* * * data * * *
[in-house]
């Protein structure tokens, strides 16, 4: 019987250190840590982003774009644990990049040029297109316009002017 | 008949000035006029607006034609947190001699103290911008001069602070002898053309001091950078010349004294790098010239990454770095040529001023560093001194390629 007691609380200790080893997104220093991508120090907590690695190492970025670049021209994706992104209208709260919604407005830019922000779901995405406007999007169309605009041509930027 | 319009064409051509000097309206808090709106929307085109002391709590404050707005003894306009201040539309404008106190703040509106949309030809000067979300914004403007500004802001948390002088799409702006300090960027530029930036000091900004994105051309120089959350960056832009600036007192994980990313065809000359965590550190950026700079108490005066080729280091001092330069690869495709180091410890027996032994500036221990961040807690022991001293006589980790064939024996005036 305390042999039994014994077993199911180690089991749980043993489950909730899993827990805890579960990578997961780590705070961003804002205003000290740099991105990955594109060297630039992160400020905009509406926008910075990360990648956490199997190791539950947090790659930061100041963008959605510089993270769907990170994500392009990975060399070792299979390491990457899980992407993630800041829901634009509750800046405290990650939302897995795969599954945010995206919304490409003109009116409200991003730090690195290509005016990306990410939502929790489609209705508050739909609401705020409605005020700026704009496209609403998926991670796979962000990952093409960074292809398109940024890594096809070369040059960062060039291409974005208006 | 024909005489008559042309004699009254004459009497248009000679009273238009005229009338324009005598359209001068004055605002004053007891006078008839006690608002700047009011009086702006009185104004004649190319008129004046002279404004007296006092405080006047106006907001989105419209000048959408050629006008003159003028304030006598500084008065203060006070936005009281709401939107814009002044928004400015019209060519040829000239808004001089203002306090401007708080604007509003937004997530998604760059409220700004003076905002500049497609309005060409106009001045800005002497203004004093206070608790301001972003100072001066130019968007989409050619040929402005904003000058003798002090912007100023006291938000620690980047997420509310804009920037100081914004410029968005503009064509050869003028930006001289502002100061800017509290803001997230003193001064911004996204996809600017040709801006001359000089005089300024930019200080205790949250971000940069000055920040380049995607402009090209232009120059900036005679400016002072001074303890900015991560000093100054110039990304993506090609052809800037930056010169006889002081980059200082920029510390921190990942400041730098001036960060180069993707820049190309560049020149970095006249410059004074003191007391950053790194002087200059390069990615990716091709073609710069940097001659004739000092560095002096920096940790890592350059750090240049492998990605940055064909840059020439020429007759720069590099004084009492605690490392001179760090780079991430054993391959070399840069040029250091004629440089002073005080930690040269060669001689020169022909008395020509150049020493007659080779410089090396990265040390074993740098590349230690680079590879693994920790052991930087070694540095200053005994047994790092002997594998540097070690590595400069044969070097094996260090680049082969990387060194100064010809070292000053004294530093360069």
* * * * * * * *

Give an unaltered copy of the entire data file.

[in-house]
């Protein structure tokens, strides 16, 4: 019987250190840590982003774009644990990049040029297109316009002017 | 008949000035006029607006034609947190001699103290911008001069602070002898053309001091950078010349004294790098010239990454770095040529001023560093001194390629 007691609380200790080893997104220093991508120090907590690695190492970025670049021209994706992104209208709260919604407005830019922000779901995405406007999007169309605009041509930027 | 319009064409051509000097309206808090709106929307085109002391709590404050707005003894306009201040539309404008106190703040509106949309030809000067979300914004403007500004802001948390002088799409702006300090960027530029930036000091900004994105051309120089959350960056832009600036007192994980990313065809000359965590550190950026700079108490005066080729280091001092330069690869495709180091410890027996032994500036221990961040807690022991001293006589980790064939024996005036 305390042999039994014994077993199911180690089991749980043993489950909730899993827990805890579960990578997961780590705070961003804002205003000290740099991105990955594109060297630039992160400020905009509406926008910075990360990648956490199997190791539950947090790659930061100041963008959605510089993270769907990170994500392009990975060399070792299979390491990457899980992407993630800041829901634009509750800046405290990650939302897995795969599954945010995206919304490409003109009116409200991003730090690195290509005016990306990410939502929790489609209705508050739909609401705020409605005020700026704009496209609403998926991670796979962000990952093409960074292809398109940024890594096809070369040059960062060039291409974005208006 | 024909005489008559042309004699009254004459009497248009000679009273238009005229009338324009005598359209001068004055605002004053007891006078008839006690608002700047009011009086702006009185104004004649190319008129004046002279404004007296006092405080006047106006907001989105419209000048959408050629006008003159003028304030006598500084008065203060006070936005009281709401939107814009002044928004400015019209060519040829000239808004001089203002306090401007708080604007509003937004997530998604760059409220700004003076905002500049497609309005060409106009001045800005002497203004004093206070608790301001972003100072001066130019968007989409050619040929402005904003000058003798002090912007100023006291938000620690980047997420509310804009920037100081914004410029968005503009064509050869003028930006001289502002100061800017509290803001997230003193001064911004996204996809600017040709801006001359000089005089300024930019200080205790949250971000940069000055920040380049995607402009090209232009120059900036005679400016002072001074303890900015991560000093100054110039990304993506090609052809800037930056010169006889002081980059200082920029510390921190990942400041730098001036960060180069993707820049190309560049020149970095006249410059004074003191007391950053790194002087200059390069990615990716091709073609710069940097001659004739000092560095002096920096940790890592350059750090240049492998990605940055064909840059020439020429007759720069590099004084009492605690490392001179760090780079991430054993391959070399840069040029250091004629440089002073005080930690040269060669001689020169022909008395020509150049020493007659080779410089090396990265040390074993740098590349230690680079590879693994920790052991930087070694540095200053005994047994790092002997594998540097070690590595400069044969070097094996260090680049082969990387060194100064010809070292000053004294530093360069």